Improving Care for the End of Life, Online Edition The Palliative Care Policy Center

Sourcebook : Improving Care for the End of Life : 7.4 Coordinate Patient Care across and within All Operating Units

Continuity of care requires an integrated approach to care. Professionals and health care institutions accept the ongoing responsibility of caring for dying patients. The health care aide who visits a patient on Monday also visits the patient on Wednesday. The treatment plan used at home is followed in the hospital. A patient being cared for in an integrated system does not have to explain to ER staff that she is enrolled in hospice. No one has to search for a DNAR order - and one order is honored everywhere. The system operates cohesively and coherently, and patients and families trust providers - and the health care system - depending on it for care best suited to their disease and circumstance. In this system, all members share a commitment to key elements of care, such as pain relief or bereavement support.

Some Elements of Coordinated Care
  • Defined procedures for patient transfers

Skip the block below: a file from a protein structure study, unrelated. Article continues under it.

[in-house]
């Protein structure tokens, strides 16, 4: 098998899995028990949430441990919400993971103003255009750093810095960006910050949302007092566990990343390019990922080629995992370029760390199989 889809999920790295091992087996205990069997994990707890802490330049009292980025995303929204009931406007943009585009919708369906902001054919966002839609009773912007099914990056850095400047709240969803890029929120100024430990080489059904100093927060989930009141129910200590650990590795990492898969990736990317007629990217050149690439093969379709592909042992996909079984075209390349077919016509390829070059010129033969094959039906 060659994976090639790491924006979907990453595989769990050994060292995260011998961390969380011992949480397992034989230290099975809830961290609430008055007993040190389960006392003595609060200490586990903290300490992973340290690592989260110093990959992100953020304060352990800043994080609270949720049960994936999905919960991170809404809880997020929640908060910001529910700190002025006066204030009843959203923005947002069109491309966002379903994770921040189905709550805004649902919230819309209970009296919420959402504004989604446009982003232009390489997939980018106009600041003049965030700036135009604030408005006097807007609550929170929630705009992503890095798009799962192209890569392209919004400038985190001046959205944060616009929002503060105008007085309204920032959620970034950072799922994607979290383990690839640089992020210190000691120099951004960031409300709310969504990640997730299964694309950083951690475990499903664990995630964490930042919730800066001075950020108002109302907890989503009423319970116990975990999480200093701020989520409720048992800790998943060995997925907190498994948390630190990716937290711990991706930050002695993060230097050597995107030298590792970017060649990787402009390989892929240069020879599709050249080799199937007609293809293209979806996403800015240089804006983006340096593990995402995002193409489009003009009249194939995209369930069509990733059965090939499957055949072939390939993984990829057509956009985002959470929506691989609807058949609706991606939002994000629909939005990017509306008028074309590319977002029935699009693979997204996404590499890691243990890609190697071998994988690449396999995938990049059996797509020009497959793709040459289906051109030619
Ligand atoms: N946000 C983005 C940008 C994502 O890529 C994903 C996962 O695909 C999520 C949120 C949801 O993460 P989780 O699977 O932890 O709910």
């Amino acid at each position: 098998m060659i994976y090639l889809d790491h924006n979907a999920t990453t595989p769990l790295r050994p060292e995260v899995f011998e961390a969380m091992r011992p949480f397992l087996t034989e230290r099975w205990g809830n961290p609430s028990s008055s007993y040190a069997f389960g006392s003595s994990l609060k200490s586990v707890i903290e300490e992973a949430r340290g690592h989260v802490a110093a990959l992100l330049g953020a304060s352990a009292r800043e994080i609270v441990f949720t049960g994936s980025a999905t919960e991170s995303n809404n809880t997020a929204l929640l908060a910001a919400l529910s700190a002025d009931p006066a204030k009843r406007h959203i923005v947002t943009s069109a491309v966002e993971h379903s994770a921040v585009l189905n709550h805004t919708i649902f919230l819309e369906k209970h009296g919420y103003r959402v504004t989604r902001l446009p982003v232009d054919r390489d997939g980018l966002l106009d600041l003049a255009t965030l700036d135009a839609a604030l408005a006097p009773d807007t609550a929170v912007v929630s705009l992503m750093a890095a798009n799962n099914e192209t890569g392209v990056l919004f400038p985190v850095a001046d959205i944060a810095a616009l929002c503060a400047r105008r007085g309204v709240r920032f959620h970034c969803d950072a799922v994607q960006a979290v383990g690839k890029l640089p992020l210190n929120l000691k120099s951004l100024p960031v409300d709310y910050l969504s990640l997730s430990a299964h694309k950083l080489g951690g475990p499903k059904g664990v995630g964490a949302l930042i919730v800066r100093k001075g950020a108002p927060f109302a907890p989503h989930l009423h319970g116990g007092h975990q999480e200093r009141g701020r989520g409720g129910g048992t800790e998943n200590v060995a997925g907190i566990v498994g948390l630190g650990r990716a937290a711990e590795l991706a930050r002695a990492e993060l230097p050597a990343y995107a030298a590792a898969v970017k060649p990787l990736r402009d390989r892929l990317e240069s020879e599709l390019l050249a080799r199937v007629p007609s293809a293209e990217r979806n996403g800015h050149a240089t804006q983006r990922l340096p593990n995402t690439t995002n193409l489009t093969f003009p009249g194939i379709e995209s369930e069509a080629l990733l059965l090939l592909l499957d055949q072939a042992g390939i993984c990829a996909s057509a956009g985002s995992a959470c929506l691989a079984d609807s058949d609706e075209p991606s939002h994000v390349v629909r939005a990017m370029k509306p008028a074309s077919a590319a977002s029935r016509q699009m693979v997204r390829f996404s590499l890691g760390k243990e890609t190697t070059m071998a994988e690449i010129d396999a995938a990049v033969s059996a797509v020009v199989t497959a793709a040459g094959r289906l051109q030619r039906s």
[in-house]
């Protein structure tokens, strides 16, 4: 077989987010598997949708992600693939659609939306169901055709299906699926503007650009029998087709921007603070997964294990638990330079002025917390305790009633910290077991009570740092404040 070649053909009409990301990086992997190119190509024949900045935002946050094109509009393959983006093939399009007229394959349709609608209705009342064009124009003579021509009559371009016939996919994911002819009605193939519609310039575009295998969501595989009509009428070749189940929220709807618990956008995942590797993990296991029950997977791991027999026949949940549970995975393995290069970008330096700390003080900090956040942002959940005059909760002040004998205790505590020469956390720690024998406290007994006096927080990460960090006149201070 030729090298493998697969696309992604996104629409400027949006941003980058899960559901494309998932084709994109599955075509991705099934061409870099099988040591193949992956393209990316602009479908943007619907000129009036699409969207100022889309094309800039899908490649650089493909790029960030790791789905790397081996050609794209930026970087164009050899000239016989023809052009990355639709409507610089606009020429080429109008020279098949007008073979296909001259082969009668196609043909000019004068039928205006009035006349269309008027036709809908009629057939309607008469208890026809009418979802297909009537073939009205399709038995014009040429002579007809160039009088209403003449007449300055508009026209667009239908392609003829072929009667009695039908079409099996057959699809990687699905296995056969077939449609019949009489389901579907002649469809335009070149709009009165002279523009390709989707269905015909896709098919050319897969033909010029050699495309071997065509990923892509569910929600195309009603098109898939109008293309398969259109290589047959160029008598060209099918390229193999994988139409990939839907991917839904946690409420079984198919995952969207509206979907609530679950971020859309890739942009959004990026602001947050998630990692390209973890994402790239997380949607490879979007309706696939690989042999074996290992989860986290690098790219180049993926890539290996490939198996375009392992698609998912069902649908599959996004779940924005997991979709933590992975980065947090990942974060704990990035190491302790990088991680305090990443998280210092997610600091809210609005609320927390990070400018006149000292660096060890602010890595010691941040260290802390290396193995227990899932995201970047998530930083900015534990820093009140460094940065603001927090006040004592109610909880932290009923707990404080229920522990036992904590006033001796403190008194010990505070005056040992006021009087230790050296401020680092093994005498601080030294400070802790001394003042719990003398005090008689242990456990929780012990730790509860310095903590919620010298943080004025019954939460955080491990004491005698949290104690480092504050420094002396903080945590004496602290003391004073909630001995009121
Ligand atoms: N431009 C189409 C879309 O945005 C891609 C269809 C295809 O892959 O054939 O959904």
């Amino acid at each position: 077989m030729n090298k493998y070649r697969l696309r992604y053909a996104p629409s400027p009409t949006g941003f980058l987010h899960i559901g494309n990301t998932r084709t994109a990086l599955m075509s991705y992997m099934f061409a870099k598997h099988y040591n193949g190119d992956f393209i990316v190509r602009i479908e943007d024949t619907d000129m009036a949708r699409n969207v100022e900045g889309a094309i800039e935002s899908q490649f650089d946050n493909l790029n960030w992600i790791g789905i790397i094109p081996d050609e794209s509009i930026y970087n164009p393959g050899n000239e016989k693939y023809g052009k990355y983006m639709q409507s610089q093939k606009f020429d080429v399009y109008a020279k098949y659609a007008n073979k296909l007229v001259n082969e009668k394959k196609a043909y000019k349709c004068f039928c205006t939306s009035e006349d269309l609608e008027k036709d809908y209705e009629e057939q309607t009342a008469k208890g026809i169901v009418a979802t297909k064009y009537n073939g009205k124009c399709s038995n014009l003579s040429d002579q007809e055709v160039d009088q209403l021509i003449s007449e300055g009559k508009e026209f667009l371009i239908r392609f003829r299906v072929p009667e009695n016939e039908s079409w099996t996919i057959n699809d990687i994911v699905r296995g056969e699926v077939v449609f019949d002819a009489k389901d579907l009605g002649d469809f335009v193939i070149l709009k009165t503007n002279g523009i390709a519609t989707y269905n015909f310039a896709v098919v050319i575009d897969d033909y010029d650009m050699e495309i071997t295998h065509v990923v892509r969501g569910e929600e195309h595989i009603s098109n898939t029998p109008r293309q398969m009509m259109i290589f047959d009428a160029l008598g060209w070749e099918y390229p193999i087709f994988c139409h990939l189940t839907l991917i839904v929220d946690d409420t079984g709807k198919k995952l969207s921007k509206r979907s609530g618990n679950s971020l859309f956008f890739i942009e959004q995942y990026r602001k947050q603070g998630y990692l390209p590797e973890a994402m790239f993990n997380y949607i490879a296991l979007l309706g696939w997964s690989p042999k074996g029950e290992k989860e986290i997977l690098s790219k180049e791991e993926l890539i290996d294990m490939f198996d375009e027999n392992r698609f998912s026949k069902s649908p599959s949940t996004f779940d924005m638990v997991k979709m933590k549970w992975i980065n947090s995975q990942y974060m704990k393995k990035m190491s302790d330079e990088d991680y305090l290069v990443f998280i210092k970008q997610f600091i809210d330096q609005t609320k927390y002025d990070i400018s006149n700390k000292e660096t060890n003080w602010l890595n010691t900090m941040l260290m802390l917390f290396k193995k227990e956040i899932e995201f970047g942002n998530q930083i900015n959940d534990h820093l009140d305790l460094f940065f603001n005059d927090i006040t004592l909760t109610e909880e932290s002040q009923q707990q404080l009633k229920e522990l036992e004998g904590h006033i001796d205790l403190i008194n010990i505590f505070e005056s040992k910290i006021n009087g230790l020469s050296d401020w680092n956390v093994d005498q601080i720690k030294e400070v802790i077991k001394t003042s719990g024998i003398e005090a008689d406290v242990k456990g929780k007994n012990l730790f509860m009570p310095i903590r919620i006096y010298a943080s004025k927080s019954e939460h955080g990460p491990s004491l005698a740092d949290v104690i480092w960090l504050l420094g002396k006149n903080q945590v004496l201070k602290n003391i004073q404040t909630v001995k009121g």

• Regularly used follow-up mechanisms
  • Designated primary care providers
  • Integrated patient information systems
  • Medications travel with patients
  • Follow-up calls and contacts are made
  • When transfers are expected, anticipatory planning meetings are held
  • Standardized relationships among different healthcare systems

(Source Institute of Medicine, 1997)

7.4.1 Case Study - EverCare Program, United HealthCare Corporation
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This online version of the book Improving Care for the End of Life: A Sourcebook for Health Care Managers and Clinicians is provided with permission of Americans for Better Care of the Dying [ www.abcd-caring.org ] and Oxford University Press. All rights reserved.

For further information on quality improvement in end-of-life care visit The Palliative Care Policy Center [ www.medicaring.org ].

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